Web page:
So, picture the scene. Here I am, at the start of a glorious March day. By day, I mean the early hours after the sun has barely had chance to cast it’s grand hairline above the horizon.
Two friends and myself headed to the wilderness of the Darwen moors, a brisk country ramble one of them had phrased it.
That ramble turned out to be a 6 hour epic walk across rural Darwen and it was an eye opening experience. The sheer beauty of the nature I found myself surrounded by was just astounding.
There was but one negative amongst the positive, a reverse on the cliché diamond in the rough if you will.
The A666. Interesting set of numbers for an A road.
A lengthy winding road with a national speed limit set for the most part. The A666 intersects Darwen through the town centre but, winding south of there, it unfortunately cuts through the lush green rolling hills and country landscape.
Not an unfamiliar sight you would correctly think, with beautiful Historic England cut to ribbons by a number of high speed roads.
Here though, my friends and I had emerged from our ramble which had taken us around the serene Entwistle Reservoir and surrounding quarries.
As we stepped out onto the A666, we were hit by the difference in atmosphere – cars motoring along at 50mph, fumes cast out by each vehicle, it was almost a choking experience.
It was such a strange sensation too, moving from the clean and fresh air that the countryside had to offer, to the thick and heavy atmos of the A666.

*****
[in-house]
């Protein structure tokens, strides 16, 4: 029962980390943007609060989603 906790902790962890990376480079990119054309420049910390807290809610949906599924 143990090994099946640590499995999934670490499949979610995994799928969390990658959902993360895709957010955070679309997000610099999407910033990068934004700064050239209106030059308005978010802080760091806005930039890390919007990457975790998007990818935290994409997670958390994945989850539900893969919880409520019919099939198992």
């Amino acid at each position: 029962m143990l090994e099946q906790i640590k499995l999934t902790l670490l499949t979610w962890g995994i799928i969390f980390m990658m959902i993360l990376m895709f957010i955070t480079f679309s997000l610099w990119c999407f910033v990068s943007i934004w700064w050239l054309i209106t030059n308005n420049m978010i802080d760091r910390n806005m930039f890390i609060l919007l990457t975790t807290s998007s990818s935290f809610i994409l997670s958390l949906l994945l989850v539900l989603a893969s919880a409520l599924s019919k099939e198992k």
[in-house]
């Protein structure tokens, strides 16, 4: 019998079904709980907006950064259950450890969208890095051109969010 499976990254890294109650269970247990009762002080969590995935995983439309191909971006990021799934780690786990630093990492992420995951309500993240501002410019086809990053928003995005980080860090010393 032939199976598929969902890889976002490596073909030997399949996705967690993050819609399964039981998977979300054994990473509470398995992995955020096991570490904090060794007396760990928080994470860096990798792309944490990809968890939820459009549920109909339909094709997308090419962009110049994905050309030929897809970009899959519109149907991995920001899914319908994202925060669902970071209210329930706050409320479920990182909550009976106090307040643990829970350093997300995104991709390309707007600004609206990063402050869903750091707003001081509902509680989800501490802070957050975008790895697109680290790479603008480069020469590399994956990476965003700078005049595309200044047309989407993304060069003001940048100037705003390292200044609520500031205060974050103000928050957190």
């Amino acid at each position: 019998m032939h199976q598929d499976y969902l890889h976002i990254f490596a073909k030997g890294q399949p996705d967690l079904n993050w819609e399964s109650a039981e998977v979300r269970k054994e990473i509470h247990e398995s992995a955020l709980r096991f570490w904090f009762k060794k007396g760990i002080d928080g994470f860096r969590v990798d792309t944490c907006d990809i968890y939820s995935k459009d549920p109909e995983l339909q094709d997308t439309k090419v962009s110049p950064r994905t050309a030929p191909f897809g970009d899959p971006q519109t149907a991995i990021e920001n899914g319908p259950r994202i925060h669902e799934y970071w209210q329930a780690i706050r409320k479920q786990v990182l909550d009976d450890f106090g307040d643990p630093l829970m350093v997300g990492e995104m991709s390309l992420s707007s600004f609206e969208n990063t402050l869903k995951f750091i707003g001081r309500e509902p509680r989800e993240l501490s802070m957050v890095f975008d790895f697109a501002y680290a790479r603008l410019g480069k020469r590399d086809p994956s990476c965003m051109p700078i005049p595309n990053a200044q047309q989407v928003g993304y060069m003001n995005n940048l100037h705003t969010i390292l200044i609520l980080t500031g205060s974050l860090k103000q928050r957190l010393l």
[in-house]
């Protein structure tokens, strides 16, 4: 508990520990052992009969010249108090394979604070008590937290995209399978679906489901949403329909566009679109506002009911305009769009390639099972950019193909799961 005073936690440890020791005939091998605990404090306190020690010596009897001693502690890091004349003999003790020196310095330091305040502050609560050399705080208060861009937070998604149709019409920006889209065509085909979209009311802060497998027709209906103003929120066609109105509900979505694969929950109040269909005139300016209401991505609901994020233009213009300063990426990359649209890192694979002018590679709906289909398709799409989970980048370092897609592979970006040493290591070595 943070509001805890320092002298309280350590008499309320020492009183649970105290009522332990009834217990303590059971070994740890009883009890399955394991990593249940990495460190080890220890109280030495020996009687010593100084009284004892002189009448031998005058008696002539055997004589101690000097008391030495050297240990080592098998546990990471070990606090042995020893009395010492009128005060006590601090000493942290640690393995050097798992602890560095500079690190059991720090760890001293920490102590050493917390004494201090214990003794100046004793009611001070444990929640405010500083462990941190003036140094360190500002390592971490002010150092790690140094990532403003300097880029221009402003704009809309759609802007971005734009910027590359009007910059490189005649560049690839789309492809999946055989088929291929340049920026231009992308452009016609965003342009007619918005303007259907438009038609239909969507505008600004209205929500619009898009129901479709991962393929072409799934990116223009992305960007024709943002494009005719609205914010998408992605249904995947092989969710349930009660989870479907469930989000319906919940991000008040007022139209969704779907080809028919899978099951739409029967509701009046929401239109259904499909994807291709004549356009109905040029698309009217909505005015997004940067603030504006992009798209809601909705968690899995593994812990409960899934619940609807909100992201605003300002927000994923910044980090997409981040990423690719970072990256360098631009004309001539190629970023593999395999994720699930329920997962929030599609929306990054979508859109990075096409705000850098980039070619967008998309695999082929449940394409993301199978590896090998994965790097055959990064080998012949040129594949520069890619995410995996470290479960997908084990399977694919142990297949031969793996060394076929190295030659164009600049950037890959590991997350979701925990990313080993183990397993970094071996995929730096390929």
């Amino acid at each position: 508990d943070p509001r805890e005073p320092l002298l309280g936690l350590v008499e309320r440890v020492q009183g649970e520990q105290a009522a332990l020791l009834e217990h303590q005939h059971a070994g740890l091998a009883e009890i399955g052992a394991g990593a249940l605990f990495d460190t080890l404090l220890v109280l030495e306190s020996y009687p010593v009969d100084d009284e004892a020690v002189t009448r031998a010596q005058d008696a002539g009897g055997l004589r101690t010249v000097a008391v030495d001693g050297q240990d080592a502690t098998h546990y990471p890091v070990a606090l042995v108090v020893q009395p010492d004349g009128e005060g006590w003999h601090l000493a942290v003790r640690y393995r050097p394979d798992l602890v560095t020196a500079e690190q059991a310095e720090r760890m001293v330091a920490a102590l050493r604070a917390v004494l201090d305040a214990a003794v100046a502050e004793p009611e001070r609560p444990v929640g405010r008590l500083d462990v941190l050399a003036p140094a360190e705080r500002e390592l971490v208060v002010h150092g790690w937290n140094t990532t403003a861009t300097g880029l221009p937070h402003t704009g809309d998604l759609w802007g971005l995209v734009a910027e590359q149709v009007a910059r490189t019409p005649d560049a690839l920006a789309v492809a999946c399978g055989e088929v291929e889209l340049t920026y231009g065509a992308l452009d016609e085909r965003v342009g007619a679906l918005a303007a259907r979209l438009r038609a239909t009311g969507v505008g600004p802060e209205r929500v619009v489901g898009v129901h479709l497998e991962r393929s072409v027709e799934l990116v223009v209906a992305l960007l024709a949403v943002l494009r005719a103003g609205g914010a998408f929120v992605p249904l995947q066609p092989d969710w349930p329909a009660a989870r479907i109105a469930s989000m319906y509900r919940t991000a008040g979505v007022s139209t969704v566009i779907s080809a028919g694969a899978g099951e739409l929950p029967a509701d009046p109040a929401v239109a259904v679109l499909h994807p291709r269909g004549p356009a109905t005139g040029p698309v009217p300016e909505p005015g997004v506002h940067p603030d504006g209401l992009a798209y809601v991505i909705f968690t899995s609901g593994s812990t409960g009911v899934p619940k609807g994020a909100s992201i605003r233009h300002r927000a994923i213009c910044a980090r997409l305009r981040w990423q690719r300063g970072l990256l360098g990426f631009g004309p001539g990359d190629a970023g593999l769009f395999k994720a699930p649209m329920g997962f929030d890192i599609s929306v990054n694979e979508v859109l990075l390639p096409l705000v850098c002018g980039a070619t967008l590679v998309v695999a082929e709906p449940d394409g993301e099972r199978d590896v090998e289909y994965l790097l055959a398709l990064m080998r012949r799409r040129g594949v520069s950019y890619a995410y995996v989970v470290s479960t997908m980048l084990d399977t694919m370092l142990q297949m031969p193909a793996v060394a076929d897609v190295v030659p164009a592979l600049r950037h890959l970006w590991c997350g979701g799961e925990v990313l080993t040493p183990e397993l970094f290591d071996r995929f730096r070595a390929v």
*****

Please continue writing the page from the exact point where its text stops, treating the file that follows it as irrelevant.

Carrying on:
So, skip on a month or so, and I hear a report on the radio about emissions and the ever continuing increase in the world in general.
Perfect time for a blog and some research I thought to myself.
Here’s a couple of startling (or, perhaps, not so startling) facts for you…
- Transport is Europe’s biggest source of CO2
- Transport in 2016 was the climate’s biggest emission problem
- Transport emissions have increased by a quarter since 1990
- Emissions continue to rise as of 2017 based on investigations in 2018
- To meet 2050 Paris Climate Commitments, sales of cars with internal combustion engines must cease entirely by 2035, a paltry 16 years away
- To date, measures to tackle emissions have largely been a failure
So, what exactly can we do to make a difference, here’s a list of the simple things we should be aiming to do in day to day life:
- Making your home and household energy efficient
- Buy energy efficient appliances and devices
- Walk, cycle or take public transport where possible
- Recycle, re-use and avoid useless purchases
- Telecommute and teleconference when you can, internet permitting (!)
- Buy local produce
Manchester has been on it for some time, with Mayor Andy Burnham commenting on the drive to make Manchester greener in an interview last year:
“From local schoolchildren to big industry, we need pledges large and small to help make Greater Manchester one of the greenest city-regions in Europe. Planting trees, reducing use of plastics, moving to a renewable energy supplier using our Greater Manchester Big Clean Switch website – everyone can do something. And it really will be take a group effort from us all, because only by working together will we be able to achieve that ambition.
“Our Green Summit will set the path we take to reduce our carbon emissions, drive down our use of plastics, and improve our beautiful green spaces. The City of Trees project is fantastic initiative that’s really captured people’s imagination and perfectly sets the tone for what we want to achieve here in Greater Manchester – a modern, green city-region.”
So, let’s take a little time and think about this, the next time you perhaps you go to get in your car to nip to the supermarket five minutes down the road – get your trainers on and head there on foot instead.